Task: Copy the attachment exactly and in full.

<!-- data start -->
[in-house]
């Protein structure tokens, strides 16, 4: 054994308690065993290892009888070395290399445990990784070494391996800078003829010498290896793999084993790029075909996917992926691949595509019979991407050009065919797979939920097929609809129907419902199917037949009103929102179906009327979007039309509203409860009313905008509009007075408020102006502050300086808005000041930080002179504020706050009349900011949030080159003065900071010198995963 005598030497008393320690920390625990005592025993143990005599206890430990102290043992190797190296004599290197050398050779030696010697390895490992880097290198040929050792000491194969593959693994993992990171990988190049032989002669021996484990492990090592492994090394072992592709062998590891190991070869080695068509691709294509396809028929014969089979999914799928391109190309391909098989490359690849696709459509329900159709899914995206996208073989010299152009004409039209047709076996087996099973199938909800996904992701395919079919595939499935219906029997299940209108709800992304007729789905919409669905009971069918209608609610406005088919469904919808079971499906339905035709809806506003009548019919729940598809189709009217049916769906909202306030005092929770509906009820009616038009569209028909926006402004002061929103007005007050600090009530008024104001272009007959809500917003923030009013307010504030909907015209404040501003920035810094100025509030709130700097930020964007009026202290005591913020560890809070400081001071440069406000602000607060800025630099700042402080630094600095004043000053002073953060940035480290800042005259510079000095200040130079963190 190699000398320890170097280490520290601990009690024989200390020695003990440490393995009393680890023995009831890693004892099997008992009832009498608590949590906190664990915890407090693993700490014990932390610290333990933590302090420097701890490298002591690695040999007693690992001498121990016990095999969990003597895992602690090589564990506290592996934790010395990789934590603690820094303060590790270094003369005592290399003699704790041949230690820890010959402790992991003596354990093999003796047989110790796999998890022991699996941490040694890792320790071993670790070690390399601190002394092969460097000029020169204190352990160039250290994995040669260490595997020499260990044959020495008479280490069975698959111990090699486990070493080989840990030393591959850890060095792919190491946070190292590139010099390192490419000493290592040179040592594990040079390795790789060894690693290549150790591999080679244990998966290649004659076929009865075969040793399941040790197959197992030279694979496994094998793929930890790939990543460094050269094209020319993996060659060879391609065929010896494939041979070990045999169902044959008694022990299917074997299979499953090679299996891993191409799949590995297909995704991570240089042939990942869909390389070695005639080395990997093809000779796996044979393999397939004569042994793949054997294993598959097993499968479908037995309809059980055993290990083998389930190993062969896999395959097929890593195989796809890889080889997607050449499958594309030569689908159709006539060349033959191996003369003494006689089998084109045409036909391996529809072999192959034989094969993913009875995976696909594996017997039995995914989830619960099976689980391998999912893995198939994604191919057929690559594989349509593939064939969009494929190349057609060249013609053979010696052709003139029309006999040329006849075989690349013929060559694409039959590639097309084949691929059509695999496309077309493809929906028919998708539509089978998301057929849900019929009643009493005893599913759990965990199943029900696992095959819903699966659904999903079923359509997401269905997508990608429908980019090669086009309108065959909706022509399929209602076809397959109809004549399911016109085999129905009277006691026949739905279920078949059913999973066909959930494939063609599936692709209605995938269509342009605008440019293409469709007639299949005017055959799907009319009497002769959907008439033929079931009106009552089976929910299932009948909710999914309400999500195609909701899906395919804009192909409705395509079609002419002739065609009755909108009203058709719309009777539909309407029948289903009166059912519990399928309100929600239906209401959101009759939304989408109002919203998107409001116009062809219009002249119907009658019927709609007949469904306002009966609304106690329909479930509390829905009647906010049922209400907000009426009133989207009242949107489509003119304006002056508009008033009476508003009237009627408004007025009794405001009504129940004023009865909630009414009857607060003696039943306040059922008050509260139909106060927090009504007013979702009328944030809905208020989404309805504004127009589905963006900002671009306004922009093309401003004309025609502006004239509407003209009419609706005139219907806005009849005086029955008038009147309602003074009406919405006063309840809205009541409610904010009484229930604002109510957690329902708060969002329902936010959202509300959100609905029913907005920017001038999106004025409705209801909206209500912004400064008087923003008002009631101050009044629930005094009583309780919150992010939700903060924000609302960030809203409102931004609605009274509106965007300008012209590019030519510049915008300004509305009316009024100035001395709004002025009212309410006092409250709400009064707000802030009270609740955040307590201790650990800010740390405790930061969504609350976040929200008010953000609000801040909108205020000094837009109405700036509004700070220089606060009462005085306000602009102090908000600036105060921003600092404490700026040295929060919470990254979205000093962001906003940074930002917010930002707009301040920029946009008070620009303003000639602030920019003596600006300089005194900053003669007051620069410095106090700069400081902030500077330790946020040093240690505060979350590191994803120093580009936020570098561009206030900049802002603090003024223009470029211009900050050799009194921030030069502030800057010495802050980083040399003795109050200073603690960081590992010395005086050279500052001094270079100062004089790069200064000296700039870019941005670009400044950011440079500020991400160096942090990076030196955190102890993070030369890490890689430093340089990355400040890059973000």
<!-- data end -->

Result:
[in-house]
């Protein structure tokens, strides 16, 4: 054994308690065993290892009888070395290399445990990784070494391996800078003829010498290896793999084993790029075909996917992926691949595509019979991407050009065919797979939920097929609809129907419902199917037949009103929102179906009327979007039309509203409860009313905008509009007075408020102006502050300086808005000041930080002179504020706050009349900011949030080159003065900071010198995963 005598030497008393320690920390625990005592025993143990005599206890430990102290043992190797190296004599290197050398050779030696010697390895490992880097290198040929050792000491194969593959693994993992990171990988190049032989002669021996484990492990090592492994090394072992592709062998590891190991070869080695068509691709294509396809028929014969089979999914799928391109190309391909098989490359690849696709459509329900159709899914995206996208073989010299152009004409039209047709076996087996099973199938909800996904992701395919079919595939499935219906029997299940209108709800992304007729789905919409669905009971069918209608609610406005088919469904919808079971499906339905035709809806506003009548019919729940598809189709009217049916769906909202306030005092929770509906009820009616038009569209028909926006402004002061929103007005007050600090009530008024104001272009007959809500917003923030009013307010504030909907015209404040501003920035810094100025509030709130700097930020964007009026202290005591913020560890809070400081001071440069406000602000607060800025630099700042402080630094600095004043000053002073953060940035480290800042005259510079000095200040130079963190 190699000398320890170097280490520290601990009690024989200390020695003990440490393995009393680890023995009831890693004892099997008992009832009498608590949590906190664990915890407090693993700490014990932390610290333990933590302090420097701890490298002591690695040999007693690992001498121990016990095999969990003597895992602690090589564990506290592996934790010395990789934590603690820094303060590790270094003369005592290399003699704790041949230690820890010959402790992991003596354990093999003796047989110790796999998890022991699996941490040694890792320790071993670790070690390399601190002394092969460097000029020169204190352990160039250290994995040669260490595997020499260990044959020495008479280490069975698959111990090699486990070493080989840990030393591959850890060095792919190491946070190292590139010099390192490419000493290592040179040592594990040079390795790789060894690693290549150790591999080679244990998966290649004659076929009865075969040793399941040790197959197992030279694979496994094998793929930890790939990543460094050269094209020319993996060659060879391609065929010896494939041979070990045999169902044959008694022990299917074997299979499953090679299996891993191409799949590995297909995704991570240089042939990942869909390389070695005639080395990997093809000779796996044979393999397939004569042994793949054997294993598959097993499968479908037995309809059980055993290990083998389930190993062969896999395959097929890593195989796809890889080889997607050449499958594309030569689908159709006539060349033959191996003369003494006689089998084109045409036909391996529809072999192959034989094969993913009875995976696909594996017997039995995914989830619960099976689980391998999912893995198939994604191919057929690559594989349509593939064939969009494929190349057609060249013609053979010696052709003139029309006999040329006849075989690349013929060559694409039959590639097309084949691929059509695999496309077309493809929906028919998708539509089978998301057929849900019929009643009493005893599913759990965990199943029900696992095959819903699966659904999903079923359509997401269905997508990608429908980019090669086009309108065959909706022509399929209602076809397959109809004549399911016109085999129905009277006691026949739905279920078949059913999973066909959930494939063609599936692709209605995938269509342009605008440019293409469709007639299949005017055959799907009319009497002769959907008439033929079931009106009552089976929910299932009948909710999914309400999500195609909701899906395919804009192909409705395509079609002419002739065609009755909108009203058709719309009777539909309407029948289903009166059912519990399928309100929600239906209401959101009759939304989408109002919203998107409001116009062809219009002249119907009658019927709609007949469904306002009966609304106690329909479930509390829905009647906010049922209400907000009426009133989207009242949107489509003119304006002056508009008033009476508003009237009627408004007025009794405001009504129940004023009865909630009414009857607060003696039943306040059922008050509260139909106060927090009504007013979702009328944030809905208020989404309805504004127009589905963006900002671009306004922009093309401003004309025609502006004239509407003209009419609706005139219907806005009849005086029955008038009147309602003074009406919405006063309840809205009541409610904010009484229930604002109510957690329902708060969002329902936010959202509300959100609905029913907005920017001038999106004025409705209801909206209500912004400064008087923003008002009631101050009044629930005094009583309780919150992010939700903060924000609302960030809203409102931004609605009274509106965007300008012209590019030519510049915008300004509305009316009024100035001395709004002025009212309410006092409250709400009064707000802030009270609740955040307590201790650990800010740390405790930061969504609350976040929200008010953000609000801040909108205020000094837009109405700036509004700070220089606060009462005085306000602009102090908000600036105060921003600092404490700026040295929060919470990254979205000093962001906003940074930002917010930002707009301040920029946009008070620009303003000639602030920019003596600006300089005194900053003669007051620069410095106090700069400081902030500077330790946020040093240690505060979350590191994803120093580009936020570098561009206030900049802002603090003024223009470029211009900050050799009194921030030069502030800057010495802050980083040399003795109050200073603690960081590992010395005086050279500052001094270079100062004089790069200064000296700039870019941005670009400044950011440079500020991400160096942090990076030196955190102890993070030369890490890689430093340089990355400040890059973000």